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Mipmaps not used with multiplied texture coordinates

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Hello all


I am currently facing an odd issue with mipmaps. The terrain im rendering has several layers of textures and they are not all scaled the same. Therefore i have created my shader like this:

cbuffer DataBuffer : register(c1)
	float4 texScale;


	float4 tex1 = texture0.Sample(texSampler, texCoord * texScale.x);
	float4 tex2 = texture1.Sample(texSampler, texCoord * texScale.y);
	float4 tex3 = texture2.Sample(texSampler, texCoord * texScale.z);
	float4 tex4 = texture3.Sample(texSampler, texCoord * texScale.w);

The problem is, that this generates extremely bad results, it almost seems like the mipmaps are not used at all, see:



This also holds true if the buffer containing texScale holds 4 times the value 1 (verified using 2 different frame inspectors)


If i change the code to this:

	float4 tex1 = texture0.Sample(texSampler, texCoord);
	float4 tex2 = texture1.Sample(texSampler, texCoord);
	float4 tex3 = texture2.Sample(texSampler, texCoord);
	float4 tex4 = texture3.Sample(texSampler, texCoord);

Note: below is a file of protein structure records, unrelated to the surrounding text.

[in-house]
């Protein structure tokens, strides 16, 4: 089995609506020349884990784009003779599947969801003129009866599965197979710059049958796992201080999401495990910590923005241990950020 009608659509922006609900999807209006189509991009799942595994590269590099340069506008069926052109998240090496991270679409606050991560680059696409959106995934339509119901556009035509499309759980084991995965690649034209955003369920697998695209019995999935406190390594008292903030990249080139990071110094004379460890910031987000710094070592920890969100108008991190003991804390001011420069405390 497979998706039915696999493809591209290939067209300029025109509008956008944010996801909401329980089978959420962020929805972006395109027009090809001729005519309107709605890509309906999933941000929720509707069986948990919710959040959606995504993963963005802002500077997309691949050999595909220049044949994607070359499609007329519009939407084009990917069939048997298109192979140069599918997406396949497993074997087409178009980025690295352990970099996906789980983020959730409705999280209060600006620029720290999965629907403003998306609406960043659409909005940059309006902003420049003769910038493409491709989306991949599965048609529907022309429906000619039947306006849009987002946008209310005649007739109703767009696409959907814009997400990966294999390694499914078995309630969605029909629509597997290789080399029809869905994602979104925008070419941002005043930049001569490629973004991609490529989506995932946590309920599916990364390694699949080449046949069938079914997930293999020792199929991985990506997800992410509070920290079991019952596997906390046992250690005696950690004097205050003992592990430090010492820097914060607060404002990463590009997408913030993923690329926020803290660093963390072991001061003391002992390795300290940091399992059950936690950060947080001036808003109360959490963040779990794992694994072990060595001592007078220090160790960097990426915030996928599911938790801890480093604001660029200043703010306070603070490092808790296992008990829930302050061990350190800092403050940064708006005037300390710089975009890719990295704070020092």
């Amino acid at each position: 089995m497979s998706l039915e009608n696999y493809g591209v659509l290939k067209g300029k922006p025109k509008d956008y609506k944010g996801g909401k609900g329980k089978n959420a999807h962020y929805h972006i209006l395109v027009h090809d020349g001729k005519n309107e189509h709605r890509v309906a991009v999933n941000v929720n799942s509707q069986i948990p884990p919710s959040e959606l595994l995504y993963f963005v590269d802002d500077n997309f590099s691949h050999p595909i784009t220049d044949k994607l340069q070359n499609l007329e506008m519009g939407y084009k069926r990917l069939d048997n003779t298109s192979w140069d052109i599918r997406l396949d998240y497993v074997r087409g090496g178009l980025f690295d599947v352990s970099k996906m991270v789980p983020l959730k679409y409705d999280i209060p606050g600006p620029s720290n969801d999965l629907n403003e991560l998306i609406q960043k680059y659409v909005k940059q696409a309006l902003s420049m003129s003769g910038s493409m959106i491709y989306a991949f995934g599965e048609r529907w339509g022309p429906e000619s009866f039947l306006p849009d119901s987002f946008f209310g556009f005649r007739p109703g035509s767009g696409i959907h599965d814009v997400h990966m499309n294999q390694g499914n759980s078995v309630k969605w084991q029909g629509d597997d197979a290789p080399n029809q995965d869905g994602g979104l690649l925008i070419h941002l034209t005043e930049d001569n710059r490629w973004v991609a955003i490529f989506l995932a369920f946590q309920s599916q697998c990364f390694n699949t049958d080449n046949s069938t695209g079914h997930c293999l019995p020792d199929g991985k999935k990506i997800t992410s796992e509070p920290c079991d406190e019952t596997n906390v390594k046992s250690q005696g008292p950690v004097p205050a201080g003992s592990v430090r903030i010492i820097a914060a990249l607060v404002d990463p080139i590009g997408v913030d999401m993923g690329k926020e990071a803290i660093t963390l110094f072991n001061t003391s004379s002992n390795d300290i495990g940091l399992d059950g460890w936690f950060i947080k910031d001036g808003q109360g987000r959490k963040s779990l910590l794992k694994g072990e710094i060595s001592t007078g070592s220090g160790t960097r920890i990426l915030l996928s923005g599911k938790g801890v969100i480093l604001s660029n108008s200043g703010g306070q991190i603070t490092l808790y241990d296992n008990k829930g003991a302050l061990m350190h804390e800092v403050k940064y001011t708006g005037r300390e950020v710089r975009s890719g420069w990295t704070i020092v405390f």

It looks ok:



This is extremely strange especially when i see that texScale is also 1/1/1/1 and then it creates completely wrong results.


For the verification, see:


Is there something im missing about texture sampling?


Thanks in advance,


Edited by Plerion

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So assuming all of your shader code is correct, then there's really 3 possibilities for why it's not working correctly:


1. The value in the constant buffer is somehow wrong or not getting bound to your shader correctly due to a bug in your code

2. The HLSL shader compiler is producing incorrect or unintended code that doesn't use the right constant buffer value

3. There's a bug in the driver causing incorrect behavior


#2 and #3 are pretty easy to verify. For #2 you can just compile your shader with fxc, and look at the generated assembly code to verify that it's doing what you expect. If you're not familiar with shader assembly, you can post the result here and I can help you decipher it. For #3, you can validate the driver behavior by running your program using the reference device. Beware that it's very slow, but will always produce correct results according to the D3D spec.

Edited by MJP

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Beware that it's very slow, but will always produce correct results according to the D3D spec.

Off topic: The only caveat here being that multithreaded context behavior is not easily reproduced on the reference device, so if you have bug due to multithreading the reference device won't help you!

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Hello all


Turns out i made a little boo boo in my engine. For constant buffers i was adressing registers b0-n but in the shader i have assigned them to register c0-n. So thats why it didnt take the 1/1/1/1 from the buffer even if it was present :)




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